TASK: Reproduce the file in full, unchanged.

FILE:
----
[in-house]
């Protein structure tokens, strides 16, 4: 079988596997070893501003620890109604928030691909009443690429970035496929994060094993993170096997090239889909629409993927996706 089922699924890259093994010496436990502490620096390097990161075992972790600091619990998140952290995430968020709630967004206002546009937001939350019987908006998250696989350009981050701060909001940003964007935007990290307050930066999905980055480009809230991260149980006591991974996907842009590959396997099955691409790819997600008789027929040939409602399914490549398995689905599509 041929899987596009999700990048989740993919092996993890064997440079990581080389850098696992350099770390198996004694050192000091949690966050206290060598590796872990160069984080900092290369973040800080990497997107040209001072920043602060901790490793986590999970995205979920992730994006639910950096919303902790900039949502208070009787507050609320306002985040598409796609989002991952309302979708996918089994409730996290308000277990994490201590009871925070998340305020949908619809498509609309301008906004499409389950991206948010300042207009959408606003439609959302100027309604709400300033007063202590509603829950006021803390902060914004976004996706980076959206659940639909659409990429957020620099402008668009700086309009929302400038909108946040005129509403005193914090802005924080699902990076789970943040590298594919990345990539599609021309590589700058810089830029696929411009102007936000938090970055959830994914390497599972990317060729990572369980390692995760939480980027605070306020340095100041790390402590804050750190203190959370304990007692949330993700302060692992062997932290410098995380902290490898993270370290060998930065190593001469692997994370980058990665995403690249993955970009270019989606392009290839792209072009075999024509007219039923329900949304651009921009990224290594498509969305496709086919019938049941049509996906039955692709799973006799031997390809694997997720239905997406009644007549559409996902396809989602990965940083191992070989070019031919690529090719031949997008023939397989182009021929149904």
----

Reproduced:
[in-house]
């Protein structure tokens, strides 16, 4: 079988596997070893501003620890109604928030691909009443690429970035496929994060094993993170096997090239889909629409993927996706 089922699924890259093994010496436990502490620096390097990161075992972790600091619990998140952290995430968020709630967004206002546009937001939350019987908006998250696989350009981050701060909001940003964007935007990290307050930066999905980055480009809230991260149980006591991974996907842009590959396997099955691409790819997600008789027929040939409602399914490549398995689905599509 041929899987596009999700990048989740993919092996993890064997440079990581080389850098696992350099770390198996004694050192000091949690966050206290060598590796872990160069984080900092290369973040800080990497997107040209001072920043602060901790490793986590999970995205979920992730994006639910950096919303902790900039949502208070009787507050609320306002985040598409796609989002991952309302979708996918089994409730996290308000277990994490201590009871925070998340305020949908619809498509609309301008906004499409389950991206948010300042207009959408606003439609959302100027309604709400300033007063202590509603829950006021803390902060914004976004996706980076959206659940639909659409990429957020620099402008668009700086309009929302400038909108946040005129509403005193914090802005924080699902990076789970943040590298594919990345990539599609021309590589700058810089830029696929411009102007936000938090970055959830994914390497599972990317060729990572369980390692995760939480980027605070306020340095100041790390402590804050750190203190959370304990007692949330993700302060692992062997932290410098995380902290490898993270370290060998930065190593001469692997994370980058990665995403690249993955970009270019989606392009290839792209072009075999024509007219039923329900949304651009921009990224290594498509969305496709086919019938049941049509996906039955692709799973006799031997390809694997997720239905997406009644007549559409996902396809989602990965940083191992070989070019031919690529090719031949997008023939397989182009021929149904």